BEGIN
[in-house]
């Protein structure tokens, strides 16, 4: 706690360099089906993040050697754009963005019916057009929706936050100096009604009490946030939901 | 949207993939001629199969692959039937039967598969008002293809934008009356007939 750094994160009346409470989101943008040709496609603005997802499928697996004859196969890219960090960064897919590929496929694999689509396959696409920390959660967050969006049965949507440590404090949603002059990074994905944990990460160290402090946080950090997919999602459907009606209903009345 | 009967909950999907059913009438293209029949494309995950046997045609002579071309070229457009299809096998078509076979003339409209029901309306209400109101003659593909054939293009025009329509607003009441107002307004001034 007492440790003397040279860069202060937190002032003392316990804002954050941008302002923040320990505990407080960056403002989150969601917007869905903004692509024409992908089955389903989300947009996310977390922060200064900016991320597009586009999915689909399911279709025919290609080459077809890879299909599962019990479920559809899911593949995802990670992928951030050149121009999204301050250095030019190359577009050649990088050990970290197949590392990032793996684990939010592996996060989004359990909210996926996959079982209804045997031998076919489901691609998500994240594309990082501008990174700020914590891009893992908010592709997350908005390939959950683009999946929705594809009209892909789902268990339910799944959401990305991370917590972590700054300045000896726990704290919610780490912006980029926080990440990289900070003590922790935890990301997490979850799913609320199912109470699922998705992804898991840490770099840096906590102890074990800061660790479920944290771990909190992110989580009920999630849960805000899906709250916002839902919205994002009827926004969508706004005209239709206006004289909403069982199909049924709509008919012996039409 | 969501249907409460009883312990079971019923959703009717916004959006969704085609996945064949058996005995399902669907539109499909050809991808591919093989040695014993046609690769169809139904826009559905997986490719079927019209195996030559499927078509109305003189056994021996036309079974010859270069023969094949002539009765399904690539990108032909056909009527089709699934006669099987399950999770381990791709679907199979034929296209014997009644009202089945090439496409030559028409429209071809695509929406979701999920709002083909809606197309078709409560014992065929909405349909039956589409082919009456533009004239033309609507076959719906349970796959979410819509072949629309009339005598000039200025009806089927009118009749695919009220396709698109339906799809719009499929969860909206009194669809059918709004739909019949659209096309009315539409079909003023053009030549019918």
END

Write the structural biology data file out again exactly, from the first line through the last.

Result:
[in-house]
């Protein structure tokens, strides 16, 4: 706690360099089906993040050697754009963005019916057009929706936050100096009604009490946030939901 | 949207993939001629199969692959039937039967598969008002293809934008009356007939 750094994160009346409470989101943008040709496609603005997802499928697996004859196969890219960090960064897919590929496929694999689509396959696409920390959660967050969006049965949507440590404090949603002059990074994905944990990460160290402090946080950090997919999602459907009606209903009345 | 009967909950999907059913009438293209029949494309995950046997045609002579071309070229457009299809096998078509076979003339409209029901309306209400109101003659593909054939293009025009329509607003009441107002307004001034 007492440790003397040279860069202060937190002032003392316990804002954050941008302002923040320990505990407080960056403002989150969601917007869905903004692509024409992908089955389903989300947009996310977390922060200064900016991320597009586009999915689909399911279709025919290609080459077809890879299909599962019990479920559809899911593949995802990670992928951030050149121009999204301050250095030019190359577009050649990088050990970290197949590392990032793996684990939010592996996060989004359990909210996926996959079982209804045997031998076919489901691609998500994240594309990082501008990174700020914590891009893992908010592709997350908005390939959950683009999946929705594809009209892909789902268990339910799944959401990305991370917590972590700054300045000896726990704290919610780490912006980029926080990440990289900070003590922790935890990301997490979850799913609320199912109470699922998705992804898991840490770099840096906590102890074990800061660790479920944290771990909190992110989580009920999630849960805000899906709250916002839902919205994002009827926004969508706004005209239709206006004289909403069982199909049924709509008919012996039409 | 969501249907409460009883312990079971019923959703009717916004959006969704085609996945064949058996005995399902669907539109499909050809991808591919093989040695014993046609690769169809139904826009559905997986490719079927019209195996030559499927078509109305003189056994021996036309079974010859270069023969094949002539009765399904690539990108032909056909009527089709699934006669099987399950999770381990791709679907199979034929296209014997009644009202089945090439496409030559028409429209071809695509929406979701999920709002083909809606197309078709409560014992065929909405349909039956589409082919009456533009004239033309609507076959719906349970796959979410819509072949629309009339005598000039200025009806089927009118009749695919009220396709698109339906799809719009499929969860909206009194669809059918709004739909019949659209096309009315539409079909003023053009030549019918």